Cashman’s been the GM since 1998…
      Been there, said that, on this one Raf.
      From 1998 through 2001, Cashman rode the team that Stick and Watson built. Com’on, you know that.

      True, but Cash Man made slight tweaks here and there like El Duque, Soriano, and Clemens that didn’t hurt their winning ways but did help to a certain degree. And this is coming from the Cash Man hater supreme! Stick and Bob, laid the foundations for the 98 team and that can’t be denied though. After 2001,it is a different story altogether though.Last year, where were the kids to come up and shore up the offense? Oh, I almost forgot Cash Man decided to concentrate on drafting pitching because he already had older/elder statesman master hitters.

    15. YankCrank
      March 31st, 2009 | 1:53 pm

      Oh, I almost forgot Cash Man decided to concentrate on drafting pitching because he already had older/elder statesman master hitters.
      —-

      I really hope you’re joking when you say this. You honestly believe he focussed on pitching in the draft because he felt he already had enough hitters at the major league level? Did I read that wrong?

    16. Raf
      March 31st, 2009 | 2:37 pm

      Been there, said that, on this one Raf.

      From 1998 through 2001, Cashman rode the team that Stick and Watson built. Com’on, you know that.
      ————–
      But if Cashman’s an incompetent boob of a GM that can’t evaluate pitching to save his life, don’t you think the Yanks would’ve missed the playoffs sooner than 10 years later? ;)

      Fact is, they may have built the team, but it doesn’t take long to fall from grace, as we can see with the current edition of the Detroit Tigers :)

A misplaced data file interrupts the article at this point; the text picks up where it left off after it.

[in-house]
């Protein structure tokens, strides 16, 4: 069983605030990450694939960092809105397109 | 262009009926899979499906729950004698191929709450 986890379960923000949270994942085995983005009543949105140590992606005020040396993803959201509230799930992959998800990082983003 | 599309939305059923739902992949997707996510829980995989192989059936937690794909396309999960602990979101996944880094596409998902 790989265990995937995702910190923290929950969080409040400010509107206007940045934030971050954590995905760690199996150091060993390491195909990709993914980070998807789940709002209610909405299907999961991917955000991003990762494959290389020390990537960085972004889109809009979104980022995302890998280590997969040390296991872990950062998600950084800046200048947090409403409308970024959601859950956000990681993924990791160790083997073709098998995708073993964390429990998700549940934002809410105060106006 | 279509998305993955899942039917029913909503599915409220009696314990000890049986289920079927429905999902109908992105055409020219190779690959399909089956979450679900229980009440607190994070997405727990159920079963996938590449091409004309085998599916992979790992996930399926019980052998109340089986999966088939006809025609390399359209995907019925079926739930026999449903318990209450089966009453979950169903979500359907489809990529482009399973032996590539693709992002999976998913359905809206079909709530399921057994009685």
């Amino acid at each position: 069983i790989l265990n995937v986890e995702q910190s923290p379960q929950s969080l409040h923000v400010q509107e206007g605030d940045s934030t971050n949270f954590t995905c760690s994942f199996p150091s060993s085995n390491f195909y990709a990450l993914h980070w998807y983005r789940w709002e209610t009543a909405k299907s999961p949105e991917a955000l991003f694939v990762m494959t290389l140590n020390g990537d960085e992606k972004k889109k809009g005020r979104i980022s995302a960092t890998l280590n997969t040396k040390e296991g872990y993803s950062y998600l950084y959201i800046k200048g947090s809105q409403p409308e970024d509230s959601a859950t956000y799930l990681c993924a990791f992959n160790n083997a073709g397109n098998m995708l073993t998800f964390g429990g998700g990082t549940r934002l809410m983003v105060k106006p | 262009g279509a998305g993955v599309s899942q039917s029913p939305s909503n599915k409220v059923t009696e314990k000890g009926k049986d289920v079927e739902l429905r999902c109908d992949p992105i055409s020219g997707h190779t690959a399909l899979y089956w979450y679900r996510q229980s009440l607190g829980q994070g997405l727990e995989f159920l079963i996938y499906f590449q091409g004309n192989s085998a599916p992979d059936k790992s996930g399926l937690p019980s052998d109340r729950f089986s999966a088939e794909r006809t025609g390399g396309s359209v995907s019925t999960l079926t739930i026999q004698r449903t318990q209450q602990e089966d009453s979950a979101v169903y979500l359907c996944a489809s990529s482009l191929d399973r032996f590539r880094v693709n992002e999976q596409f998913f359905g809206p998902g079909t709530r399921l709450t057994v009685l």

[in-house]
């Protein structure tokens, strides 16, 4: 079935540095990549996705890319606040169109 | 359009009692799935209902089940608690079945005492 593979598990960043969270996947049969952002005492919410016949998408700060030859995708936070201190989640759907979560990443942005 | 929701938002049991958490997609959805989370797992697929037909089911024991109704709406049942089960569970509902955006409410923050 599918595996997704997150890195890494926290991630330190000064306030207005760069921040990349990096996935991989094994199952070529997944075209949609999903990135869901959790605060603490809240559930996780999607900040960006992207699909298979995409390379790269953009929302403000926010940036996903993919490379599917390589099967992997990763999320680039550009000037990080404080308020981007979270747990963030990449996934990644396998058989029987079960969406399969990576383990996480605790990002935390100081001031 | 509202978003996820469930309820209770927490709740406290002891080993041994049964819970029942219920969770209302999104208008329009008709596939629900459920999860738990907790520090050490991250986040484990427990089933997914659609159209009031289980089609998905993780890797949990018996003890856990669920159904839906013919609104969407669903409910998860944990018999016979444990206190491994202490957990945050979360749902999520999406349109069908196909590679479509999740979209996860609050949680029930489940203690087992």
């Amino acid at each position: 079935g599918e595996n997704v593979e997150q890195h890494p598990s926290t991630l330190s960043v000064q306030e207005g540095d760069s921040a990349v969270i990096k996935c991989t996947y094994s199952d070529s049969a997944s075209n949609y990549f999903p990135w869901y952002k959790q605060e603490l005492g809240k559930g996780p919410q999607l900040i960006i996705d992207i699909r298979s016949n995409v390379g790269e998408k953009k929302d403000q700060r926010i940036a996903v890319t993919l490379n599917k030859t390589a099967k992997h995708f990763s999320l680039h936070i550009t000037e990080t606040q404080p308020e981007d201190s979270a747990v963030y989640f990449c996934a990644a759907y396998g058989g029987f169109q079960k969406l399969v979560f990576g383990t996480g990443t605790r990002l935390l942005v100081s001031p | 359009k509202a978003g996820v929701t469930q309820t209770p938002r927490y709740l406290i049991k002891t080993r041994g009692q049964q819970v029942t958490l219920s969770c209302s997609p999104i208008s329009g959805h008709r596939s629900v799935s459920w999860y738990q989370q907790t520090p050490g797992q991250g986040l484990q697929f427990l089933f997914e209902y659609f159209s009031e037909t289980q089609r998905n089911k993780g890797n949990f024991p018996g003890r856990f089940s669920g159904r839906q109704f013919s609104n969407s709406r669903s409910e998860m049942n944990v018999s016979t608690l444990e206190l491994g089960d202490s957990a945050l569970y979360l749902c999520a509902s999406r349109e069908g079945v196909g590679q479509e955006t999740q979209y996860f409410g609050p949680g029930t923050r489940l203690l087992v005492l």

17. butchie22
      March 31st, 2009 | 3:05 pm

      Raf wrote:

      Been there, said that, on this one Raf.
      From 1998 through 2001, Cashman rode the team that Stick and Watson built. Com’on, you know that.
      ————–
      But if Cashman’s an incompetent boob of a GM that can’t evaluate pitching to save his life, don’t you think the Yanks would’ve missed the playoffs sooner than 10 years later?
      Fact is, they may have built the team, but it doesn’t take long to fall from grace, as we can see with the current edition of the Detroit Tigers

      Interesting point BUT as I’ve said about what money Detroit spends and what NY spends is a great chasm. If Detroit, could spend more money on drafting and on premium free agents they could hide their mistakes as well. If the Tigers were able to spend an extra 70 mill last year God know who else they could have afforded take that into the equation, as well.

      Cash Man deserves some credit,but he is the arcitect of the 2008 Yankees and they didn’t make it to October. Give another GM like Colletti and Sabean(another two who I don’t like) and give them 200 mill a year to play around with and see what they can do on that payroll.It’s not so much Cash Man’s incompetence(though that’s part of it)rather his results. He’s had time to put his imprint without the benefit of Tampa’s involvement and what has happened? Not only no World Series wins BUT no playoffs last year…..and how many times did the Yankees spend 200 mill a year during the last five years?

    18. Raf
      March 31st, 2009 | 3:40 pm

      If the Tigers were able to spend an extra 70 mill last year God know who else they could have afforded take that into the equation, as well.
      ——————-
      Well their payroll jumped from $95M to $138M, doesn’t that count for something?

      The Royals have more money to play with, it doesn’t negate the stupid moves that they’ve made. We can talk about teams that have spent, and haven’t done squat (1993 Mets, anyone?)

      If it were just about spending money, more teams would do it.

    19. butchie22
      March 31st, 2009 | 4:56 pm

      Raf wrote:

      If the Tigers were able to spend an extra 70 mill last year God know who else they could have afforded take that into the equation, as well.
      ——————-
      Well their payroll jumped from $95M to $138M, doesn’t that count for something?
      The Royals have more money to play with, it doesn’t negate the stupid moves that they’ve made. We can talk about teams that have spent, and haven’t done squat (1993 Mets, anyone?)
      If it were just about spending money, more teams would do it.